For Tech Students, Teachers Were 'The Light Shining Through These Brick Walls'

By: Debra Lawless

Topics: Cape Cod Tech

The Cape Tech Class of 2018 marches toward graduation.  BARRY DONAHUE PHOTO

PLEASANT LAKE -- “There’s so much more to come,” Cape Cod Regional Technical High School salutatorian Madison Wallace said Saturday afternoon during the graduation ceremony. “We have finally made it.”

Wallace, who studied in the electrical program at the Pleasant Lake school, said she had planned to attend the technical school since she was a child. At the school she met “some of the kindest, most accepting people I’d ever meet.” She said she would remember “funny moments on job sites outside school.” She encouraged her classmates by telling them not to give up as they work toward “the American dream.”

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At 2 p.m., the 136 members of the class of 2018 filed into the packed auditorium. Guests spilled out through the room’s open back doors into the hallway. The male graduates wore maroon caps and gowns while the female graduates wore white. As they processed in, the Harwich Town Band played Sir Edward Elgar’s “Pomp and Circumstance.” Parents and friends lifted their phones high above their heads to record the entry of the graduates. The audience cheered as the first graduates appeared on the stage.

Speakers at this graduation ceremony, like at all graduation ceremonies, were torn between saying goodbye to their now-completed high school careers and looking forward to the challenges of what comes next. Many of the speakers praised their teachers.

“Teachers and faculty were the light shining through these brick walls,” said class president Anthony Armenti who studied plumbing and heating. “Their dedication and love were incredible.”

Class valedictorian Alexander Sanford got a laugh when he also thanked his teachers “for helping me to learn despite their sadistic tendencies.”

Sanford, who was in the information technologies program, remarked that it was both exciting and sad to graduate. He said he chose the technical high school to acquire a skill that would give him a head start. “I’m glad I came here, sad to finally leave it.” He said he would miss his classmates and miss entering a building where everyone was the same age and from the same place as he.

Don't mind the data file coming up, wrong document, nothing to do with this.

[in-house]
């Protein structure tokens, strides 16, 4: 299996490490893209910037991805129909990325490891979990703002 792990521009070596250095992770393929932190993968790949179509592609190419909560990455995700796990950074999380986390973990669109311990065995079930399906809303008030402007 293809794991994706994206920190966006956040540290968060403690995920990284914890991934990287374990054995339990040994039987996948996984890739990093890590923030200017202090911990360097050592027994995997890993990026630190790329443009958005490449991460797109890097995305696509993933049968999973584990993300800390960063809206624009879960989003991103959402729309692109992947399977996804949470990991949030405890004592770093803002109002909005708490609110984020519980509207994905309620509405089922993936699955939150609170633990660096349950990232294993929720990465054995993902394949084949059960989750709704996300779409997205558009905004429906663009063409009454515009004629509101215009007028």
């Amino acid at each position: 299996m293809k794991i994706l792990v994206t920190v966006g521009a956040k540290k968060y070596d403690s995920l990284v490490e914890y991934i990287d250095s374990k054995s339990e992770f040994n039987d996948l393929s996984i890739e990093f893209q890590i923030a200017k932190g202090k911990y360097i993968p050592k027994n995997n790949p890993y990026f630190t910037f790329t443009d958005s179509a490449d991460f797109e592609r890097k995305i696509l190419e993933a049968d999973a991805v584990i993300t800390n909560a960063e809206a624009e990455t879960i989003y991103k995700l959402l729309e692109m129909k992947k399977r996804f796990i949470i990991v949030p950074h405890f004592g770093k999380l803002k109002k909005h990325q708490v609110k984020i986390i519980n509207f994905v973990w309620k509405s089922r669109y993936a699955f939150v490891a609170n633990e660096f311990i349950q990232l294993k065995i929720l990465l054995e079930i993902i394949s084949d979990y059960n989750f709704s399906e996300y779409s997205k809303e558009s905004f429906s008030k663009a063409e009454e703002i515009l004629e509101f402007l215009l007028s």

School Superintendent Robert P. Sanborn, who just completed his 24th year at the technical school, spoke about the nationwide “skills gap” and the upcoming need to replace skilled workers who are aging out of the workforce.

“Attending college for the sake of attending college has been oversold,” he said. At the same time, working with your hands as well as your brain has been disparaged, and these two factors together have created a shortage of technical workers.

Referring to the vote last October to build a new technical high school to replace the one built in 1975, he said, “Cape Cod realizes there’s a gap as well.” Within three years the school, which accepts students from Provincetown to Mashpee and offers studies in 16 areas, should inhabit the new facility which is estimated to cost about $128 million. On the Cape, the school will be “a major part of a solution” to the skills gap, he said.

Austin Higgins, who grew up in Brewster and graduated with the class of 2013, recalled catching a school bus at the crack of dawn for the first time nine years ago in September.

“Learning a trade, having some hands-on experience instead of staring at a book all day” appealed to him, he said. Starting out in information technologies, he switched to engineering technology. He then applied to colleges that had exceptional engineering programs. A year ago he graduated from Worcester Polytechnic Institute and is now working on jet engines at Pratt and Whitney in Hartford.

He encouraged the graduates to never stop learning and to never stop asking, “How do I do this better?”

“You’ll get better and better then you’ll be the person who gets asked all those questions,” he said.

Principal William P. Terranova told graduates that one of the graduating seniors, Douglas Meservey, who studied automotive technology, had quoted two lines from the poet Bernard Asuncion in his parting words to the school: “Practice like you’ve never won. Perform like you’ve never lost.”

“Those are words to live by,” Terranova said.

Terranova noted that six members of the class will be entering the military—one in the Air Force, one in the Army, and four in the Marines. He also noted the departure of five staff members: Susan Gierej, Barbara Ball, Gale Bock, Karen Worrell and MaryJo Foti.

Armenti then presented the class gift—a certificate to buy a digital screen for announcements at the new school building.

At about 2:48 p.m. perhaps the most important part of the event began—the conferring of the diplomas. As Terranova read out the names and school committee member Christine K. Greeley of Yarmouth handed out the diplomas, parents and friends responded with enthusiastic sounds of praise that included screams, claps, cheers, “way to go’s,” whistles, vuvuzelas and even cowbells. Greeley pronounced the group “graduates” at 3:11 p.m.

As the Harwich Town Band played the recessional “Coronation March” by G. Meyerbeer, the newly-minted graduates filed out and down the hall into the gymnasium where they gathered on the bleachers. At the count of three they tossed their caps into the air.